I’m going to do some work in the coming weeks to explore engaging with a designer on a next iteration of this, helping to firm up some of the key concepts we want to communicate about getting the practice of participatory governance right.
As Jeni has explored in her weeknotes, we spent some time this week looking at selecting a small number of sectors in which to focus our work over the next year, settling on a shortlist of debt, education and housing. I’ve started writing up a scoping document for our sectoral focus on Debt, (incorporating consumer finance and gambling) to sketch out some of the key data governance issues, key stakeholders, and potential policy influence opportunities related to data governance. At this stage, the focus is on rapid research to validate whether or not this should be a focus sector for us, and to develop our shared understanding of the scope of the sector.
I also spent a bit of time this week talking with Jonathan about our next steps of campaign planning, and how to facilitate our next stage of work on the Data Rights Bill. More on that in the coming weeks.
Workshop on Governing Knowledge Commmons
On Monday I dropped into an online session of the Workshop on Governing Knowledge Commons set-up for discussions of ‘half baked research ideas’ linked to smart cities and knowledge commons. There were a couple of really useful insights from the discussions, including tips from Brett Fischman on making sense of complex phenomena (like adoption of smart city technology, or, indeed, collective governance of data) through analysing in different action arenas from Macro (i.e. how is the city as a whole adopting a collective approach to data governance?), to Meso (how is work in the housing sector in the city adopting collective data governance?), to Micro (how is a particular project making use of a collective approach to data governance?).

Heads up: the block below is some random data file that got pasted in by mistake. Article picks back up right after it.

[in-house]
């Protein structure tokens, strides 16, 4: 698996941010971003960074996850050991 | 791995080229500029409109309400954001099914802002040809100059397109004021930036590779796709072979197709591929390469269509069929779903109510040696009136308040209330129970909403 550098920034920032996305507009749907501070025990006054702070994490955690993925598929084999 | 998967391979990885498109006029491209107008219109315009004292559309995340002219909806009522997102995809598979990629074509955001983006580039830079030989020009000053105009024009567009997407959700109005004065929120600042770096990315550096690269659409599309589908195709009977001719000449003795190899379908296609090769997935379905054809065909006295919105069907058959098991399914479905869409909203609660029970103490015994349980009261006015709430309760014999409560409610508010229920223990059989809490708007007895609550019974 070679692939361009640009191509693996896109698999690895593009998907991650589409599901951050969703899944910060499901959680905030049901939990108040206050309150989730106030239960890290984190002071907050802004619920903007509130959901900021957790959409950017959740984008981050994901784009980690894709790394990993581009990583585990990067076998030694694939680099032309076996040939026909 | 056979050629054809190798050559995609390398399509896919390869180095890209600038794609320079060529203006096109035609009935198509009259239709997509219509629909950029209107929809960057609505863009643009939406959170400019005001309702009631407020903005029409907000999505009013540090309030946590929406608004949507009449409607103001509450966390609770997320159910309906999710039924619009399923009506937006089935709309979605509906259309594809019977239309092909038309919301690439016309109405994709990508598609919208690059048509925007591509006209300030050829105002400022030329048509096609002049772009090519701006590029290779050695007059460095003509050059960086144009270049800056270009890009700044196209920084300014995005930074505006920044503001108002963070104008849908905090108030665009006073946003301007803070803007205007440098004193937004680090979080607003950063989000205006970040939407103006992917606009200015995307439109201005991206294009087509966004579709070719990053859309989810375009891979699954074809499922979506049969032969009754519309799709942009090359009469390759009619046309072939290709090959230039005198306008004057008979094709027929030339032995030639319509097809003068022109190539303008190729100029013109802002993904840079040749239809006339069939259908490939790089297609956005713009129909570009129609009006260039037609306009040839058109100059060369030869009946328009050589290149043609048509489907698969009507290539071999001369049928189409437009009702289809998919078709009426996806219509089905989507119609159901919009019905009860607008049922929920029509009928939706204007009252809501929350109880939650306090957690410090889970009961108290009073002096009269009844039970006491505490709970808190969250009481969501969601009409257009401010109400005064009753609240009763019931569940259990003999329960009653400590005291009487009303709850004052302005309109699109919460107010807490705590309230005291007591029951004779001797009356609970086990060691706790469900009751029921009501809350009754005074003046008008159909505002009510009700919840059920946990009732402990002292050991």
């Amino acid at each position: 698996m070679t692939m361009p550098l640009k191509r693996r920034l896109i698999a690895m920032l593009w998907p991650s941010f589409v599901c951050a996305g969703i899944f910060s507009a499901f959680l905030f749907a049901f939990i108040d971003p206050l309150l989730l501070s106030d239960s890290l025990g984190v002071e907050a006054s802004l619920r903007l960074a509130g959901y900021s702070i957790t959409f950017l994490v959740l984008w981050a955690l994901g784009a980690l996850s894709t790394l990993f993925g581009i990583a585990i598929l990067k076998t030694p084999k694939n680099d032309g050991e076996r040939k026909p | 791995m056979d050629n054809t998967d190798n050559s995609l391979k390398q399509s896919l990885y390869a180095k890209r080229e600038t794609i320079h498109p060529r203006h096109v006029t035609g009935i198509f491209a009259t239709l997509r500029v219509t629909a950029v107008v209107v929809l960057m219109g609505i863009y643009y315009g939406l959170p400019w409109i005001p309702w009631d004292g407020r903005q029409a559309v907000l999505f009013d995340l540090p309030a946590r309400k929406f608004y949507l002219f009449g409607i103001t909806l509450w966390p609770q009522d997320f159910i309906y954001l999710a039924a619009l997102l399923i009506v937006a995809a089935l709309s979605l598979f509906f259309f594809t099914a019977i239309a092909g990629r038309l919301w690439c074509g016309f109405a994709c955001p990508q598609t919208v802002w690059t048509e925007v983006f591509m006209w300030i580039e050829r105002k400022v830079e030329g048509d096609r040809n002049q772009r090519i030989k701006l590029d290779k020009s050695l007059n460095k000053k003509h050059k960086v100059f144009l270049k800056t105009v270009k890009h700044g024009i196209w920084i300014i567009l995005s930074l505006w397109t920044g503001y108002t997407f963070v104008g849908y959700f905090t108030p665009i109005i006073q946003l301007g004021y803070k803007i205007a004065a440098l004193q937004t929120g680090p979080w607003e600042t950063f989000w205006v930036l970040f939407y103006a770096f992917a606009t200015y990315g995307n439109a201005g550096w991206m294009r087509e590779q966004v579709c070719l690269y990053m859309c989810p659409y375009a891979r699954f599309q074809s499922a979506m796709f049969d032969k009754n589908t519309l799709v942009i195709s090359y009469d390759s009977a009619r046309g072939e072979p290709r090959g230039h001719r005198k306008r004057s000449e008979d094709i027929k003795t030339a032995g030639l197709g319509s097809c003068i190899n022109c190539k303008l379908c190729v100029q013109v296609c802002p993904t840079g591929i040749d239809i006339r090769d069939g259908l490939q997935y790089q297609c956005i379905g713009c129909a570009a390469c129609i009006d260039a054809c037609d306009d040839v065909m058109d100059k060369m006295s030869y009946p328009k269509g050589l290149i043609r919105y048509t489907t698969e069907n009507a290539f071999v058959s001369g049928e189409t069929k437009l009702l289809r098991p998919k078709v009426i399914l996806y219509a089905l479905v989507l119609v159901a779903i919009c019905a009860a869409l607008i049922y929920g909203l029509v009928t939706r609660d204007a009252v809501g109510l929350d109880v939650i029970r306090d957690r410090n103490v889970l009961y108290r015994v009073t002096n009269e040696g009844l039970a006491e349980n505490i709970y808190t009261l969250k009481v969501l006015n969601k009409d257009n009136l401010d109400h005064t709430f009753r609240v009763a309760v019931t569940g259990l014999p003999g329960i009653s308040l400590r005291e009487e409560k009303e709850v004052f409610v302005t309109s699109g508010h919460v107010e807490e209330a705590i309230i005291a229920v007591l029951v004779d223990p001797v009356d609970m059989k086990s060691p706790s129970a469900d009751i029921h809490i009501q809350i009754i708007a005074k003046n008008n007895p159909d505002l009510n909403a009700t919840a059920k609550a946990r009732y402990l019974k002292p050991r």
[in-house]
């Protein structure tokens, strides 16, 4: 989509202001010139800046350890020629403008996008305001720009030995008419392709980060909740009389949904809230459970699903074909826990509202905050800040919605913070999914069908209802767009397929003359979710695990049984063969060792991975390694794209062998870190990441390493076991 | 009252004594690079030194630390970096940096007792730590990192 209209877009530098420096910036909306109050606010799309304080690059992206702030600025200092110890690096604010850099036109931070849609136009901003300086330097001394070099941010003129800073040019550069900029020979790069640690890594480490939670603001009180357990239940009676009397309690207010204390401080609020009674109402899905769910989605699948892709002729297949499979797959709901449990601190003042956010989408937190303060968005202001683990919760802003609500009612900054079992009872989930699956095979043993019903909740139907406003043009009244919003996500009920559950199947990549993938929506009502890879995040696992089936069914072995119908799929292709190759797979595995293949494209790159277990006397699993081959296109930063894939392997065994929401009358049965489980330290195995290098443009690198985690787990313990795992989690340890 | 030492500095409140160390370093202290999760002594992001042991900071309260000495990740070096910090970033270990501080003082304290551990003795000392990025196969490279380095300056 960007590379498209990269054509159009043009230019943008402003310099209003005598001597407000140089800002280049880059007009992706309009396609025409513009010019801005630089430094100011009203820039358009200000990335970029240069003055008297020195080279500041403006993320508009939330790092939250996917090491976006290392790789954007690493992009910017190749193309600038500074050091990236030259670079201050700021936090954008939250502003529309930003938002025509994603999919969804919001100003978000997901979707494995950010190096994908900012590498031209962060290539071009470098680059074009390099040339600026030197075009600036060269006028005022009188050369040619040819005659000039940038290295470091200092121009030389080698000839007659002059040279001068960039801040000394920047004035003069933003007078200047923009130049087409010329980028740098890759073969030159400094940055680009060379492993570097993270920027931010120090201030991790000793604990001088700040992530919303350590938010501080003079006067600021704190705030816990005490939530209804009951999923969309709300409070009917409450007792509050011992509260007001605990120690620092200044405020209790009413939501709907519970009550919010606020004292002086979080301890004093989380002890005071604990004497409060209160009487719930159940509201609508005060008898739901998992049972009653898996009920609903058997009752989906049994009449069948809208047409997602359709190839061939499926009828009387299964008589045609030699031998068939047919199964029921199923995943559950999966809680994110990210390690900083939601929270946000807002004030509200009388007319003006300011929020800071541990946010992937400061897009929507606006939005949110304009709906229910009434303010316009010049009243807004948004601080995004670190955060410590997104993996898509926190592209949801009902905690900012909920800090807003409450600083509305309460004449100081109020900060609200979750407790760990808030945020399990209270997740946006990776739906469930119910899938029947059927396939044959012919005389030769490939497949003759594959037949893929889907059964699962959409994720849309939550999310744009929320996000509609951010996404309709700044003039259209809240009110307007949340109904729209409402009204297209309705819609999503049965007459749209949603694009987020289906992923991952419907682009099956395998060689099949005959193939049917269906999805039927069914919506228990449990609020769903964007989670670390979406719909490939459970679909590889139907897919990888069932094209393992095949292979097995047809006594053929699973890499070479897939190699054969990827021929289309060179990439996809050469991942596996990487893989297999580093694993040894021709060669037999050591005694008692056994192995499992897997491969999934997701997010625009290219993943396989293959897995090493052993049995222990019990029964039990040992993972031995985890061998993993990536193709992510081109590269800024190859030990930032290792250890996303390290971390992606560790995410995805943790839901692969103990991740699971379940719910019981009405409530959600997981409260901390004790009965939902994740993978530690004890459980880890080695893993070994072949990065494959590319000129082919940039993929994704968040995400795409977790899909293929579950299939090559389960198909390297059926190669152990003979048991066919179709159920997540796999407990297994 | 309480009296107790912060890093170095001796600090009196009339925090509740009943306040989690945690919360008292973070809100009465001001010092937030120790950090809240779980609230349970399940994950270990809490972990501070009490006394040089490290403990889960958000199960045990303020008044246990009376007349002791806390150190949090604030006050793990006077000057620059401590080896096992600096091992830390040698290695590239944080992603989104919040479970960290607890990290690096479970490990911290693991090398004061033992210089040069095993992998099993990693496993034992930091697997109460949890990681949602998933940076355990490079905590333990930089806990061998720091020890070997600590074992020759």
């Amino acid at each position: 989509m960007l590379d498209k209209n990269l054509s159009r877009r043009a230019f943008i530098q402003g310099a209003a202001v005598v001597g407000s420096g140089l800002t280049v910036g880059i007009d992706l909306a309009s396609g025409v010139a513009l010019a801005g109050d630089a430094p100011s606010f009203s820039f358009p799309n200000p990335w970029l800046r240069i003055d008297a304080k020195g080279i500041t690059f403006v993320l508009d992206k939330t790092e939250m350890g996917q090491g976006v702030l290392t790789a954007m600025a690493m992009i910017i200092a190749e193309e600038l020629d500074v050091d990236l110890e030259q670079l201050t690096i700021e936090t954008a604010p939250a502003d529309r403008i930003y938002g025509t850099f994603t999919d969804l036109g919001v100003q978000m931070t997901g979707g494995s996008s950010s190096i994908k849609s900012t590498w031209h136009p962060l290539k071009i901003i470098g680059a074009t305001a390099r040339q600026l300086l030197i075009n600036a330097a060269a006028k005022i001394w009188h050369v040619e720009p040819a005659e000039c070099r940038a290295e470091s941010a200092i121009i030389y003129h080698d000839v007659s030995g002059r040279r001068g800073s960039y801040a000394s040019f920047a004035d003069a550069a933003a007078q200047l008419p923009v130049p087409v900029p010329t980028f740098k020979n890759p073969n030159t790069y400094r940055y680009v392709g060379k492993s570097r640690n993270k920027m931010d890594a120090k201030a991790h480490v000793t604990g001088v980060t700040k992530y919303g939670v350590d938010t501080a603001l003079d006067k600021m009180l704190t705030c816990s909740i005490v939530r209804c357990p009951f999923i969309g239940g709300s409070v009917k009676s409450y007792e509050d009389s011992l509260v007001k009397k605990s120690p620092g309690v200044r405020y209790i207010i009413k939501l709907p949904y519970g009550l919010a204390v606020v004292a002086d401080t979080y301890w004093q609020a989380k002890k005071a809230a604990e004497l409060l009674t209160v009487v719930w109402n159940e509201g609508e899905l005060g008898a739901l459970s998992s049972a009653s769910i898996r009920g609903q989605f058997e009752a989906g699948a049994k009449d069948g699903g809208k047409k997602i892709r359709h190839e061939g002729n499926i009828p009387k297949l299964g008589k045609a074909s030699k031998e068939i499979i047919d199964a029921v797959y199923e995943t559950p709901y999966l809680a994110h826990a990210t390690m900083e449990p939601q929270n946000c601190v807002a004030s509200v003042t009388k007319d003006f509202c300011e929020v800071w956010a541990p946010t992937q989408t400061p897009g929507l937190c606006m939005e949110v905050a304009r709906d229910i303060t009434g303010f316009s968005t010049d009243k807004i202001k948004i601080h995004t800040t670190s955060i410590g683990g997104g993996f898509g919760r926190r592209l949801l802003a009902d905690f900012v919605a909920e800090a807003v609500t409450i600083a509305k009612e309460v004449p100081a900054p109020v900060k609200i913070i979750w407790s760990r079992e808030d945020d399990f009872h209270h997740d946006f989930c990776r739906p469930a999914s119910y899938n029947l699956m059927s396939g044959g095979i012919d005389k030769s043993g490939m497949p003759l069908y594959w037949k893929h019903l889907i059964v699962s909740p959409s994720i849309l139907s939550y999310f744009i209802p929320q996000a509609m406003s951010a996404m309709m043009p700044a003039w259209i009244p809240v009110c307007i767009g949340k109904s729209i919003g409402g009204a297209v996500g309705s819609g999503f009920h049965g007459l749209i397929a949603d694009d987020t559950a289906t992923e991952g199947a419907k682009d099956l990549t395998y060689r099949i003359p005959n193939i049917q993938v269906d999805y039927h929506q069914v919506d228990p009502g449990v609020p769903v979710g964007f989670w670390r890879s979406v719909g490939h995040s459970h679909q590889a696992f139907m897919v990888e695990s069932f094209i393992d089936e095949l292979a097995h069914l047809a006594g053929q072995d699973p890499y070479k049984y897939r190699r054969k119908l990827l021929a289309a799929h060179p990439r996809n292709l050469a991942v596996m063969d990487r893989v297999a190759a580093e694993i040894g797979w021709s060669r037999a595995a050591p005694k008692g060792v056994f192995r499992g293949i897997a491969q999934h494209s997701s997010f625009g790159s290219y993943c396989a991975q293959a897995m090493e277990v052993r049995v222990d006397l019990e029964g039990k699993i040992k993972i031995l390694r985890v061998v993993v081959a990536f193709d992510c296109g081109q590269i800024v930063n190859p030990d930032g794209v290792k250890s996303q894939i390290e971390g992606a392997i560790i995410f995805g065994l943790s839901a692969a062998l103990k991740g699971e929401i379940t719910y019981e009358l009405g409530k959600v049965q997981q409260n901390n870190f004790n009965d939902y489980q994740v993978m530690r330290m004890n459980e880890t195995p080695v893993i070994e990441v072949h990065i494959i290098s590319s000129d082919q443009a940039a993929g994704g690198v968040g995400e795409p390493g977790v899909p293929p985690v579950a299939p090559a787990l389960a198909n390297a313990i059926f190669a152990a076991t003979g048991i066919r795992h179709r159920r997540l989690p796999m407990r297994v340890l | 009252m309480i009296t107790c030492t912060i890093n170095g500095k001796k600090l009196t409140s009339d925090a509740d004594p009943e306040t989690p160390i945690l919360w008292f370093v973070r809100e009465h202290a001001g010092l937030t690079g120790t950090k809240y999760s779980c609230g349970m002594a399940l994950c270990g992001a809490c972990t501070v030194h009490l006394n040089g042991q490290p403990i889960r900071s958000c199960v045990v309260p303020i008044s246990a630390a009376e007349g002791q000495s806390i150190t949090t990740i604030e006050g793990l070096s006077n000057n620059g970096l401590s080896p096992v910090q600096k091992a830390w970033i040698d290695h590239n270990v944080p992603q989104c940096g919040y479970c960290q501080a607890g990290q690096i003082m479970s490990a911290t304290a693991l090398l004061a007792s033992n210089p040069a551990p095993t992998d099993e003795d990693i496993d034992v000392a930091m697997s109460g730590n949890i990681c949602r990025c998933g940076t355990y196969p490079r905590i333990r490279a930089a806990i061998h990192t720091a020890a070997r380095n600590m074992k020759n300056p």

Katherine Strandberg pointed to the particular features of the Governing Knowledge Commons (GKC) framework, as opposed to Ostrom’s commons governance work, in dealing with the fact that “knowledge commons are especially likely to have impact (positive or negative) beyond the community obviously involved in creating the knowledge”, such as in cases of patients involved in rare disease research.
In response to some of my musing on how we can use our Connected by Data case research to understand the kinds of governance appropriate to different situations, Brett offered the concept of externalities as one tool to use. Depending on the data and context in play, there may be different positive or negative externalities from data collection and use to worry about, and different kinds of governance institutions may be more or less effective at managing these.
Indigenous Data Sovereignty